Wednesday, 23 January 2013

100 Days Project, 1,050 days later...

Day 89 of 100.
  If someone asked me what the one thing that kickstarted my career making comics, I'd have to say without a doubt that it was my involvement in the 'Hundred Days Project'.

Set up by comedian Josie Long, the project ran from December 1st 2009 through to March 10th 2010.  For those one hundred days each person pledged to the project had to do one thing once a day that would hopefully make them a better person.  Some took up an exercise or a craft, learnt a new word, made more of an effort to talk to strangers, or deleted a friend from Facebook(!).  Many others took on a creative project, writing poetry or taking photos.  I chose to create a daily webcomic.

I've talked at length before about this project (here and here) and you can still read it in its entirety over at the Hundred Tiny Moments blog.

However, I've been thinking recently about the journey from there to here, and it is heartening to look back at everything and think about how big an impact Hundred Days actually had.  From complete isolation, with a single print run of 100 copies of my film theory comic Filmish sitting in a few shops across Edinburgh, I found myself stepping through a door into a larger community of artists.  This was my first encounter with other independent UK comic artists, and where I first saw the work of Tom Humberstone, David O'Connell and Warwick Johnson-Cadwell who also participated in the project.

By the end of the project I had gained enormous confidence as an artist, and made the realisation of just how accessible comics could be for an unknown artist.  Meeting the other participants in person at the Hundred Days closing party, it really did feel like a community; one formed out of shared experience and camaraderie, even if we were all undertaking dramatically different projects.

And from there I began to make comics with a greater realisation of their potential, a clearer sense of the path that I wanted to take.  I found my way into anthologies like Matt Sheret's 'Paper Science' and Tom Humberstone's 'Solipsistic Pop', connections made through the project.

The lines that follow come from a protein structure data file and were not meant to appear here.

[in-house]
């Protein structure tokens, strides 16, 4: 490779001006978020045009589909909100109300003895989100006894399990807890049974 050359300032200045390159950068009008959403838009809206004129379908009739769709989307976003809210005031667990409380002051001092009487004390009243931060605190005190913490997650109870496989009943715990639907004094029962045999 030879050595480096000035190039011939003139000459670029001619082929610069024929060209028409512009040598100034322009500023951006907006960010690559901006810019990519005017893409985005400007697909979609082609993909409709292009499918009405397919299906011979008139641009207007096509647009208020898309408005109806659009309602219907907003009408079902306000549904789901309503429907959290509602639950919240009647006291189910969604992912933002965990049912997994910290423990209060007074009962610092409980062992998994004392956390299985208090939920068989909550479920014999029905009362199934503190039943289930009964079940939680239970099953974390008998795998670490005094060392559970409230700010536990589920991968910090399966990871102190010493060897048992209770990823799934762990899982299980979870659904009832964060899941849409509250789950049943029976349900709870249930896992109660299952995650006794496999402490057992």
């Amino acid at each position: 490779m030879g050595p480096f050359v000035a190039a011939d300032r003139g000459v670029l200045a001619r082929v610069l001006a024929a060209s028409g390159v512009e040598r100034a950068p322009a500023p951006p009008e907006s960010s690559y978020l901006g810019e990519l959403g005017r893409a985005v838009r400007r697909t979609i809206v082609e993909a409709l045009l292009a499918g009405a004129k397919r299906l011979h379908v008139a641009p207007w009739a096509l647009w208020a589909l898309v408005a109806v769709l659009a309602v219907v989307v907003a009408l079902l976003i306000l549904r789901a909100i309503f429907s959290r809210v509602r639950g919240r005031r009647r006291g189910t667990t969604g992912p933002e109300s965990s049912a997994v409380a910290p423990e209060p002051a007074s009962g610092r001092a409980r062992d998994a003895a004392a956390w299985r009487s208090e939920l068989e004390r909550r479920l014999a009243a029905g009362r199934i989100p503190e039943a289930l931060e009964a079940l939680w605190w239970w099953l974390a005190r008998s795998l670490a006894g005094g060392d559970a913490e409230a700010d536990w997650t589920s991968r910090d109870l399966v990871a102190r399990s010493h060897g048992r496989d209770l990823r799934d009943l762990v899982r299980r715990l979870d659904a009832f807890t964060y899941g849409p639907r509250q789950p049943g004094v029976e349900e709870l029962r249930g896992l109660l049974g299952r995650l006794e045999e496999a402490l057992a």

A panel from my piece for Solipsistic Pop 3.
But more than that, I think I saw how a local artist can become global through the smallest of acts - through tweeting and blogging, and creating work that other people want to read.  There was no need for grand gestures or international launches.  I was linked to these people situated across the country and beyond, and my work was hopping and skipping across geographical boundaries that had previously trapped my work within a five mile radius of my desk.

Day 41 of 100.
 In the last 1,050 days I've not managed to achieve as much as I might have dreamed or hoped back in 2010.  After an initial expansion during those years, I'm now seeing more clearly the limitations and challenges that exist for a comic artist working independently and for comic self-publishing as a whole.

But these are challenges that are not insurmountable.  In the way that the Hundred Days project expanded my world of comics in 2010, I expect it is just a matter of time before I discover how to step my work of today onto the next level.  The difference today compared to 1st December 2009 is that I am now a part of a community of comic artists, all striving to discover what works, all pushing to make their comics better.  I can't think of a better environment in which to work.

A lot can happen in 1,050 days, and I'm sure I could have done so much more.  In fact, looking at my contemporaries, I am humbled on a daily basis.  But there's a power to that, a motivation which emerges and sits you back down at your desk and forces you to do better, create more, and get that work out there.  This is what the Hundred Days project brought to me - the motivation to take part in something, to share my work with the larger world and to strive to meet and maybe surpass the standards being set by those around me.

One Hundred Tiny Moments From My Past, Present and Future is available now from the Kindle bookstore for £1.29 or via the Kindle lending library.

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